Caffeine has almost no calories, but it gives us energy. Where does this energy come from? Is caffeine making the body use its stored fat?

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Caffeine has almost no calories, but it gives us energy. Where does this energy come from? Is caffeine making the body use its stored fat?

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31 Answers

Anonymous 0 Comments

Caffeine doesn’t give us energy. It just blocks the signals from our body to our brain that tell us we’re tired.

Anonymous 0 Comments

Caffeine is not the “fuel” it’s a neuostimulant. You FEEL more energetic but it’s not that you are suddenly stronger/faster or whatever, just that it gets your brain doing stuff.

Anonymous 0 Comments

Caffeine doesn’t give you energy in a science sense. It affects the your brain works to make you feel more alert. There’s a chemical that builds up in our brain, making us tired. When you sleep, it goes back down and you feel more alert. Caffeine stops this chemical from building up so you don’t feel tired.

Anonymous 0 Comments

It’s like the difference between surgery and painkillers. You don’t get new energy, but you *feel* like you do just enough to get stuff done.

Anonymous 0 Comments

Caffeine gives you no real energy it just delays feeling tired by blocking receptors in your brain.

*Edit* I realised the way I worded this sounded a bit negative about caffeine. Caffeine is great I am personally a huge caffeine addict and quite frankly it not having calories is a benefit not a flaw, just because it doesn’t give you real energy doesn’t make the fact that it makes you feel more energetic any less valuable in the real world.

Anonymous 0 Comments

Caffeine does two main things. The primary thing it does is bind to adenosine receptors. Adenosine is something that the body produces while awake that helps signal when it’s time to sleep. By blocking this signal we feel less sleepy(at least, the kind of sleepy from adenosine, there are likely other things that make us feel tired as well) and that seems like we have more energy.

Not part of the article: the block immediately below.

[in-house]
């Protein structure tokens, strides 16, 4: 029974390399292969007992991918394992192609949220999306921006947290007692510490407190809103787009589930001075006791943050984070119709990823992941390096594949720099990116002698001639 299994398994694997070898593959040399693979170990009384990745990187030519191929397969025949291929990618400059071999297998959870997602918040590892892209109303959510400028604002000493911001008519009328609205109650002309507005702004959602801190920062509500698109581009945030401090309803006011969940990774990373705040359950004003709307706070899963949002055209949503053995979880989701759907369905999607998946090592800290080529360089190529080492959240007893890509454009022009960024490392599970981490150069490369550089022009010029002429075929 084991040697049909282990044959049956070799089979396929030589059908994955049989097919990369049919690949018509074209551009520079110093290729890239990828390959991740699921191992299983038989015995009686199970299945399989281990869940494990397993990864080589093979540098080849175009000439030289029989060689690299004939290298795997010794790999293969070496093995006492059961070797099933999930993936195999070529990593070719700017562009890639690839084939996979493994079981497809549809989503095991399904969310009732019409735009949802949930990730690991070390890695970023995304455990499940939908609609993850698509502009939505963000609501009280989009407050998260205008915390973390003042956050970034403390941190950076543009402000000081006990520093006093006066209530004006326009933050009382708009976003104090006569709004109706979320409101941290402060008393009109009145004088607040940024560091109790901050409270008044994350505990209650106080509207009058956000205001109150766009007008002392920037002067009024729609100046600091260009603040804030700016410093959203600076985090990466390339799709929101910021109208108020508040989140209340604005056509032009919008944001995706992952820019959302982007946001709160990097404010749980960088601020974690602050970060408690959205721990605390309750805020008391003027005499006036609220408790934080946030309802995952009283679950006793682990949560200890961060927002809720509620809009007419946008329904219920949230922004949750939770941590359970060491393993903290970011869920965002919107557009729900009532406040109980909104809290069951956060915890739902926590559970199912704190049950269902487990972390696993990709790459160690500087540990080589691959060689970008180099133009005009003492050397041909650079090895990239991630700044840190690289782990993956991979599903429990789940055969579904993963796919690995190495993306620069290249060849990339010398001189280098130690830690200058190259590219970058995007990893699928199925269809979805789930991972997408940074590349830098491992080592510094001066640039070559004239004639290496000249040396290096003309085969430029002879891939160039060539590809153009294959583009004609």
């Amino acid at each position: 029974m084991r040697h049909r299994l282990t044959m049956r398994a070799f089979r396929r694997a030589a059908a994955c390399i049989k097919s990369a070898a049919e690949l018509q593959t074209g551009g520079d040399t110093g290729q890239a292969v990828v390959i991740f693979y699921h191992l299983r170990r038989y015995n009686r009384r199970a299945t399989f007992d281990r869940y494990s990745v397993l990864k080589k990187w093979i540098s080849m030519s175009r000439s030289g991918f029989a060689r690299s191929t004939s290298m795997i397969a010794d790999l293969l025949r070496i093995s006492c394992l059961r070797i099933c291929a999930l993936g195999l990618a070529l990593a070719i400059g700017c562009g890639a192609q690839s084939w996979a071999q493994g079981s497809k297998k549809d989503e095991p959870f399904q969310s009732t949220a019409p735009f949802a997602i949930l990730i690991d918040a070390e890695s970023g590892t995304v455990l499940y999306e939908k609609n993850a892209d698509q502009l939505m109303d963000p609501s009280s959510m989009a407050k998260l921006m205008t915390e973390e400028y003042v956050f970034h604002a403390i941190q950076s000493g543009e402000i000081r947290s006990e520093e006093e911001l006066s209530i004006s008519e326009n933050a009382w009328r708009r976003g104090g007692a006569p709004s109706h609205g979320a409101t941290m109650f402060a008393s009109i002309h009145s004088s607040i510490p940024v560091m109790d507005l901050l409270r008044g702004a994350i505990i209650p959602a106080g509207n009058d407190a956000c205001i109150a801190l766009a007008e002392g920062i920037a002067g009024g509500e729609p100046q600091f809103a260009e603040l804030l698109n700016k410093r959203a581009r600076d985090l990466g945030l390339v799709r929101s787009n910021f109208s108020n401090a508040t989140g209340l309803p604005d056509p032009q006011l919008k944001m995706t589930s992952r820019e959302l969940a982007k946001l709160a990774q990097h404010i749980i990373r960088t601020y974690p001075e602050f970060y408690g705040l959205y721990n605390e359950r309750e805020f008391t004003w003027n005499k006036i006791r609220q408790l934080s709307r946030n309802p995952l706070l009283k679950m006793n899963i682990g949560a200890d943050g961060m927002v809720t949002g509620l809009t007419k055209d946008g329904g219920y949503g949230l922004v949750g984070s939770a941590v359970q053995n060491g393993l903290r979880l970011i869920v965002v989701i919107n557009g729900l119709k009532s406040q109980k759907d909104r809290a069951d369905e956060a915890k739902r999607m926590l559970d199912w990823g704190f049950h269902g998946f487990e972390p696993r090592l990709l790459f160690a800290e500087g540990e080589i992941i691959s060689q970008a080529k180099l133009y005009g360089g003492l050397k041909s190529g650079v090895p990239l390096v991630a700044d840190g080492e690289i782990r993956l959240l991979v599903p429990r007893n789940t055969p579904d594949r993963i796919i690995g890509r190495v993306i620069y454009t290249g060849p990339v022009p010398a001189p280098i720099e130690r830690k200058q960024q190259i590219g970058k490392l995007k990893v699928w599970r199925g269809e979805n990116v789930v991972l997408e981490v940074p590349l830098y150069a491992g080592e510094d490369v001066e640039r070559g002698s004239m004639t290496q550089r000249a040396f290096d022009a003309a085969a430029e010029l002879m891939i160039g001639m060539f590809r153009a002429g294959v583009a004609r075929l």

A second effect of caffeine is it mildly boosts epinephrine, aka adrenaline. This neurotransmitter drives focus and alertness. So not only do you have less “sleepy” chemical in your brain, you also have more “alert/attentive” chemicals in your brain. 

Lastly, and it’s more of a minor effect as far as we know, there are generally other stimulative effects of caffeine consumption that do not work on the brain directly but on the gut, and it’s poorly understood what effect stimulants have on the gut and then, due to the nerves that connect the gut to the brain, may have further effects. 

Anonymous 0 Comments

“I need energy” translates into one of two things: “I need to eat” (actual calories, energy in the physics sense), and “I need to sleep” (brain needs to do some house cleaning). As you say, caffeine has no calories to speak of, and does nothing for your “I need to eat” energy. What it actually does is allow you to ignore the “I need to sleep” signals your brain/body is generating.

Basically, some parts of your brain can produce [GABA](https://en.wikipedia.org/wiki/%CE%93-Aminobutyric_acid), which is sort of the “slow down” chemical of the brain. Caffeine acts by stopping the rest of the brain from receiving that GABA, so they never get the message to slow down.

Anonymous 0 Comments

It doesn’t give you energy it stimulates your nervous system and makes your body feel like it’s in danger so it focuses better.

Anonymous 0 Comments

From [Weaver’s Coffee](https://weaverscoffee.com/blogs/blog/how-caffeine-in-coffee-works):

>When caffeine enters the body, it is broken down into three different molecules: theobromine, paraxanthine, and theophylline. Each of these molecules has its own unique effect on the body.

>Theobromine increases oxygen and nutrient flow to the brain. Paraxanthine enhances athletic performance by increasing the rate of fat breakdown. Theophylline increases heart rate and concentration.

>Caffeine also blocks the effects of adenosine, a neurotransmitter that makes us feel tired. This is why caffeine can give us a boost of energy.

Caffeine does not provide energy. It suppresses the chemical that makes you feel tired while stimulating other bodily systems that make you (feel) energetic. If you lacked calories before a cup of unsweetened black coffee, you won’t have any after it either.

Anonymous 0 Comments

People are getting different mechanisms confused and mixed up.

Caffeine stimulates dopamine and adrenaline, which makes you more alert and that’s why you feel like you have more “energy”. The actual energy would come from stored glycogen reserves and fat reserves if required.

>The accumulation of cAMP then stimulates the release of hormones such as dopamine, epinephrine, and noepinephrine.
https://www.ncbi.nlm.nih.gov/pmc/articles/PMC8202818/

Everyone else is mixing this up with the fact caffeine can delay sleep by blocking adenosine receptors, but that’s a seperate mechanism and something completely different.